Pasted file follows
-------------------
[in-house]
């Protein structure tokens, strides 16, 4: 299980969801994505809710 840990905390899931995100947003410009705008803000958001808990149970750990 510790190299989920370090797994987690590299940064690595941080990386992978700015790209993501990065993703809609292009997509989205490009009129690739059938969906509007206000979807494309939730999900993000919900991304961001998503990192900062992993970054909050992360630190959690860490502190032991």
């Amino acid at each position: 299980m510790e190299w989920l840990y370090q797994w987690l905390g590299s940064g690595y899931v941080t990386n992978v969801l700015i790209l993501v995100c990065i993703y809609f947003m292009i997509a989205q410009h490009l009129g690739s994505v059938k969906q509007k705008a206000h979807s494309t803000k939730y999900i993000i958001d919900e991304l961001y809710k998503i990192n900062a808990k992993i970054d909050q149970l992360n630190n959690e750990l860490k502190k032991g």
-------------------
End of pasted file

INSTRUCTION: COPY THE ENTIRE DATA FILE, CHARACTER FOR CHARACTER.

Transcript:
[in-house]
């Protein structure tokens, strides 16, 4: 299980969801994505809710 840990905390899931995100947003410009705008803000958001808990149970750990 510790190299989920370090797994987690590299940064690595941080990386992978700015790209993501990065993703809609292009997509989205490009009129690739059938969906509007206000979807494309939730999900993000919900991304961001998503990192900062992993970054909050992360630190959690860490502190032991």
């Amino acid at each position: 299980m510790e190299w989920l840990y370090q797994w987690l905390g590299s940064g690595y899931v941080t990386n992978v969801l700015i790209l993501v995100c990065i993703y809609f947003m292009i997509a989205q410009h490009l009129g690739s994505v059938k969906q509007k705008a206000h979807s494309t803000k939730y999900i993000i958001d919900e991304l961001y809710k998503i990192n900062a808990k992993i970054d909050q149970l992360n630190n959690e750990l860490k502190k032991g």